Wednesday, May 11, 2011

One cookie or Two: Part 3

Today I will wrap up this mini-series on delay of gratification. What have you learned from parts 1 and 2? Delay of gratification is the ability to forgo an immediate, but less desirable reward, in order to receive a more desirable reward later. This ability is measured in childhood using the classic paradigm developed by Walter Mischel: Kids try to wait for two treats instead of having one immediately. Finally, you learned that performance during the delay task in childhood relates to important developmental outcomes in later life, such as social competence, well-being, drug use, and SAT scores.

I’d like to conclude with some evidence on what helps or hurts a child’s chances of successfully waiting during the task. Remember, how long kids wait in childhood predicts important future functioning. If we want to help kids develop or cultivate delay of gratification ability in early life we can’t just say “wait for two cookies!” We need to give them tangible strategies to work with.

To identify which strategies help, researchers conducted experiments in which they modified tiny parts of the delay task and measured how these modifications impacted the amount of time children could wait. For a great review of these studies check out Mischel, Shoda, and Rodriguez (1989).

Here are some results…
 In one modification of the task, researchers varied whether the treats were in view while the child waited or were covered. The researchers found that kids could wait much longer when the rewards were covered then when they were in view. So one strategy kids could use to delay gratification is to cover the treats or look away.

In another modification, the experimenter left the treats in view, but directed the children to either think about the treats, or to think “fun” thoughts. What do you think the researchers found? When the children were directed to think “fun” thoughts they could wait much longer than if they were directed to think about the treats. Thinking fun thoughts distracted kids’ attention from the rewards and thus made it easier for them to wait even though the rewards were right in front of them.

In a third version, the rewards were again in view, but the children were directed to either think about the arousing qualities of the treats (e.g. think of the cookies’ chocolately, delicious taste) or the abstract qualities of the treats (e.g. think of the cookies as flying saucers). Children who thought of the treats as objects were able to wait much longer than the children who thought about how delicious the treats would taste. Although the children were thinking about the treats in both versions, the two groups were focusing their attention on different features. Thinking about the arousing features made kids want to go right ahead and eat them. Thinking about the abstract features made the treats less enticing.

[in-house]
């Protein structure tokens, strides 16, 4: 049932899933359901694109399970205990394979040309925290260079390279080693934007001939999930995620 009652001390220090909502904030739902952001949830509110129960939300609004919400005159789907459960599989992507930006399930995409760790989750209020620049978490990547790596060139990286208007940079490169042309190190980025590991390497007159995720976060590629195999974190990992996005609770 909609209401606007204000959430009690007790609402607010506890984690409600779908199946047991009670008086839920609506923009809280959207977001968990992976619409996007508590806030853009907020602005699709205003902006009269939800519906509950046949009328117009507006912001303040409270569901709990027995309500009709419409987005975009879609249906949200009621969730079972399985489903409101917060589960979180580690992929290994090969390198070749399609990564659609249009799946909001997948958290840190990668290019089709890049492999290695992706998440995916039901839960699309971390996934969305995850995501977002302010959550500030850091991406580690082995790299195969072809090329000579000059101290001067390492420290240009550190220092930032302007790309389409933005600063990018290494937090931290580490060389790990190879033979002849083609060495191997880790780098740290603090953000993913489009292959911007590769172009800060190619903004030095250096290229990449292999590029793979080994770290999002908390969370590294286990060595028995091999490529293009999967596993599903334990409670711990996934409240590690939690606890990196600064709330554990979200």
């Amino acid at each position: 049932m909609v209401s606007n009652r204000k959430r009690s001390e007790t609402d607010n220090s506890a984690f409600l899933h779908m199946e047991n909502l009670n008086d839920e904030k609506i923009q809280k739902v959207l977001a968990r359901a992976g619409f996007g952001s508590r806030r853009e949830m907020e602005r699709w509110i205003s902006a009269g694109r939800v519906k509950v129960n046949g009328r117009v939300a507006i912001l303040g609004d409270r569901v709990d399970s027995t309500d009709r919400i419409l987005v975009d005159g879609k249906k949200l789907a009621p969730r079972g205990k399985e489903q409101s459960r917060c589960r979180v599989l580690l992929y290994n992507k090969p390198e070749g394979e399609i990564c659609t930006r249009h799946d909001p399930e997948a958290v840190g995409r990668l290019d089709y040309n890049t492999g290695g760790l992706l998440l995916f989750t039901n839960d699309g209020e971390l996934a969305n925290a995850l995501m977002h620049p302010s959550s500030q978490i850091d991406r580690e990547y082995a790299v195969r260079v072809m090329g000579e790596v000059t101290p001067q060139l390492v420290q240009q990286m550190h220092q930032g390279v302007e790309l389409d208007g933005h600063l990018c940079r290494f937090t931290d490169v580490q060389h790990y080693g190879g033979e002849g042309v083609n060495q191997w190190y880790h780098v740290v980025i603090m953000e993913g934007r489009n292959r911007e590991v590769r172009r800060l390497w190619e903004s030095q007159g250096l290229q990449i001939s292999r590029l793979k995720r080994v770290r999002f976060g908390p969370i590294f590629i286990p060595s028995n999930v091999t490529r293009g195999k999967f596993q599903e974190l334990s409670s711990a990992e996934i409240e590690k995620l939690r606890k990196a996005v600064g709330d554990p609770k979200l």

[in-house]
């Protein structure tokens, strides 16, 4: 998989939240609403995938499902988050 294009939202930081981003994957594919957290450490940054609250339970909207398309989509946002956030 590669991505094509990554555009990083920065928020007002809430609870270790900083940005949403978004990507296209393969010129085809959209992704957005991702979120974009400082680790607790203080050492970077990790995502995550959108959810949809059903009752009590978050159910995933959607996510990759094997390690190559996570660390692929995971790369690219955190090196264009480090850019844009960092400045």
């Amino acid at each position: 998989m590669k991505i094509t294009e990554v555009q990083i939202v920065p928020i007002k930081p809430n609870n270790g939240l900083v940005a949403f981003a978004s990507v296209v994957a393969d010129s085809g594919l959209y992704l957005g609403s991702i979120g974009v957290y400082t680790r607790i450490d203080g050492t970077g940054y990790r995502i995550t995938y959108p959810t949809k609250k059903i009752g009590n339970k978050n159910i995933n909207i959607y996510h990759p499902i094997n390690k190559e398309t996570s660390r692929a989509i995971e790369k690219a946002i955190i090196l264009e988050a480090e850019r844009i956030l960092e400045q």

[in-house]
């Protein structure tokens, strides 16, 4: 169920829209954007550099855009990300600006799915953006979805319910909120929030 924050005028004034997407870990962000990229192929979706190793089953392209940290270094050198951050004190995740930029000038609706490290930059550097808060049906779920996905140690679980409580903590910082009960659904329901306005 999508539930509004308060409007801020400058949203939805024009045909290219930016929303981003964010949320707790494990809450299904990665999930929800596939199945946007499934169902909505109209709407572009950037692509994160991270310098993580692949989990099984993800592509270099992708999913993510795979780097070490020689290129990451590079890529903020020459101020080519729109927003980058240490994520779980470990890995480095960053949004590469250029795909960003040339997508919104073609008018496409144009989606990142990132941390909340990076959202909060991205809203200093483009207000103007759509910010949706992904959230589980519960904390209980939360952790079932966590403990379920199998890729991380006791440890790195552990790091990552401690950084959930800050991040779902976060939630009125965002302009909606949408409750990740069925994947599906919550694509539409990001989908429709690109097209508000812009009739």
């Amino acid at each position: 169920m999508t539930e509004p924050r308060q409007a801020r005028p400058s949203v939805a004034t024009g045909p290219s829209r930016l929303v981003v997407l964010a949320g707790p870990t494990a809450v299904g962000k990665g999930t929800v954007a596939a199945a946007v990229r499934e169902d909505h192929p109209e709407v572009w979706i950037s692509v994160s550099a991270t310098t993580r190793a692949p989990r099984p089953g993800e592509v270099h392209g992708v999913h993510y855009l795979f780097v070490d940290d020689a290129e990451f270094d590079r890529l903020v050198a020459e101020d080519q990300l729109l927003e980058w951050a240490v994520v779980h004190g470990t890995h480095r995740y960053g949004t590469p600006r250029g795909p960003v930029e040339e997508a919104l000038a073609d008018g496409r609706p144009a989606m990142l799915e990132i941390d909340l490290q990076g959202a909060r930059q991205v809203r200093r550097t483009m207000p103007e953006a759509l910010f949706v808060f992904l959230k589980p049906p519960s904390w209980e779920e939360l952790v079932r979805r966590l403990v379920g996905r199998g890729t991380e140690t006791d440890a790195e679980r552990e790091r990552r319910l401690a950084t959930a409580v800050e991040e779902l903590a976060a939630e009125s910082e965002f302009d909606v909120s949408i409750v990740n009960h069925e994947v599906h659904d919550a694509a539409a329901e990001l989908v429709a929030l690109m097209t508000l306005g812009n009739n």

By manipulating small features of the task, these experimental studies identified strategies that help children delay of gratification (e.g. blocking temptations from view, using distractions, changing the way you think about temptations). Still, you might be asking yourself whether these strategies are just relevant for a contrived laboratory situation, or are they applicable to real life? They can be used outside of the lab. They’re even relevant for adults. Here are some ways how...

Block temptations from view.
If it’s important to get a good grade on your final, don’t study in the same room as your TV.

Use distractions.
If you want to save money for a vacation but have to walk by a great shopping center on your way to work, call your Mom or your best friend before you pass the most tempting stores.

Change the way you think about temptations.

If you want to lose weight, but your coworkers are always bring treats into the office, when they pass around the tray think of their cookies as dog biscuits, or their brownies as dirt. Focus your mind on how many calories must be in each one instead of how delicious they taste.

In sum...
I hope you’ve enjoyed this tour-de-delay of gratification. As I said from the outset this is one of my most favorite lines of research. Over the last few weeks you’ve learned what delay of gratification is, and the outcomes it’s associated with. Today I discussed experimental research that identified strategies that help a child to wait during the task. The next step is teaching kids to use them. Hopefully future work will take up this cause. I look forward to reading about these studies (or conducting them myself)!

What has helped you to delay gratification? Can you think of other strategies that researchers should evaluate?

Here's the article:
Mischel, W., Shoda, Y., & Rodriguez, M. (1989). Delay of gratification in children Science, 244 (4907), 933-938 DOI: 10.1126/science.2658056

No comments:

Post a Comment